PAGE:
Formula 1, between battery electric motors and sustainable fuels

Audi has confirmed its entry into the Formula 1 car competition, starting in 2026, as a supplier of an engine powered by sustainable fuel, as confirmed by the German company.

The new technical regulations, which will apply from that year, focus on greater electrification and the use of an advanced sustainable fuel. In 2023, in addition to the current cost cap for equipment, a cap will also be introduced for powertrain manufacturers.

Thus, by 2026, the electrical output of Formula 1’s powertrain systems, made up of an electric motor, a battery, an electronic control unit and a combustion engine, will increase considerably compared to current systems.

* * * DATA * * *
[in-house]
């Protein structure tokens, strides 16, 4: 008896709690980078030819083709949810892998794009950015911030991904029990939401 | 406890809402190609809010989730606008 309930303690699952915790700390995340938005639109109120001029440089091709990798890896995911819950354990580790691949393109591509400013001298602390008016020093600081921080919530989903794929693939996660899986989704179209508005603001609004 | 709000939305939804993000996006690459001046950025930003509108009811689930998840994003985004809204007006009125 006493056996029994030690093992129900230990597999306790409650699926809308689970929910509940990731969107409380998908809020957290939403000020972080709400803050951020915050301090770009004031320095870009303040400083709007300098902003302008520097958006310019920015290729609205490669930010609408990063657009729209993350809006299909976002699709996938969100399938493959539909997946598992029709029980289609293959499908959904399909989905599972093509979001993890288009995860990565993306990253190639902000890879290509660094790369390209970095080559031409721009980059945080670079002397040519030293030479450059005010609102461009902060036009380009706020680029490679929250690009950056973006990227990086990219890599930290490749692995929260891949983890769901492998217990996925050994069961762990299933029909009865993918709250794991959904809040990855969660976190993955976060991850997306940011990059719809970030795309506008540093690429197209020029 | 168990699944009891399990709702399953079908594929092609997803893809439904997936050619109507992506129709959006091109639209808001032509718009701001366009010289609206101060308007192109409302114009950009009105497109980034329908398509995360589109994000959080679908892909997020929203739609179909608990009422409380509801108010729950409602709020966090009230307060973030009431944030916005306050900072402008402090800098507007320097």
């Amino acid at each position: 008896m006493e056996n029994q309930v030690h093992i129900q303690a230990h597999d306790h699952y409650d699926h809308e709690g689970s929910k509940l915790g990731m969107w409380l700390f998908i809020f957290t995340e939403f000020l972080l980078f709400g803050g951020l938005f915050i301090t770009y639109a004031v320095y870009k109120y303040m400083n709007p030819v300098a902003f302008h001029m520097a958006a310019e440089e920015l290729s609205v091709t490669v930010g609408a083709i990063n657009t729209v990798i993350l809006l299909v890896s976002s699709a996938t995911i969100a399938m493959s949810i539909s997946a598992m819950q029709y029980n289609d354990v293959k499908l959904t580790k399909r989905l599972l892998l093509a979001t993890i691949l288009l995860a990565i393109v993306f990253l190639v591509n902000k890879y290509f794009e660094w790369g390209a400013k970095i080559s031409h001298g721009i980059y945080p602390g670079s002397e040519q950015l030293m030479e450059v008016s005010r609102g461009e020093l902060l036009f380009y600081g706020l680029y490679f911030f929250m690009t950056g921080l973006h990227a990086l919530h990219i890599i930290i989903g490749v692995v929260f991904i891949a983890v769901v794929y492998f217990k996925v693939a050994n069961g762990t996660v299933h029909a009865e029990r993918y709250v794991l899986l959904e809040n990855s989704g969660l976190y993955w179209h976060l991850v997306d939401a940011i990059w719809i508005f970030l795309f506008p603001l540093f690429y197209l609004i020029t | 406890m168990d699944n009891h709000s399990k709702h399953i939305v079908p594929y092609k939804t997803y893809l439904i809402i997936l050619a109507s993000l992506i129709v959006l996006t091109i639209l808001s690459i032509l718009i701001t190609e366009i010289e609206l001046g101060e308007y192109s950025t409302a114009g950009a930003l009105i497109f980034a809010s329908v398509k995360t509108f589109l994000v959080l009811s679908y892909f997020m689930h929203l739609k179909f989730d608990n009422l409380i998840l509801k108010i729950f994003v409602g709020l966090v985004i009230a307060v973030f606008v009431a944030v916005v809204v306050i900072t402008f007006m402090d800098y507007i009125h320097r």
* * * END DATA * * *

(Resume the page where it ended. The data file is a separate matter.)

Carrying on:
The electric motor will then be almost as powerful as the combustion engine, which generates an output of around 544 horsepower. The 1.6-liter turbo engines will run on sustainable fuel.

The project will be based at the Audi Sport facility in Neuburg, near Ingolstadt, marking the first time in more than a decade that a Formula 1 powertrain will be built in Germany.

This center already has test benches for testing F1 engines, as well as for testing electric motors and batteries.

On the other hand, Formula 1 has set itself the ambitious goal of being a carbon-neutral competition by 2030.

“Formula 1 is a global stage for our brand and, at the same time, a very demanding development laboratory. The combination of high performance and competition is always a driver of innovation and technology transfer in our industry. With the new rules, now is the right time for us to get involved,” said Audi Chairman Merkus Duesmann.

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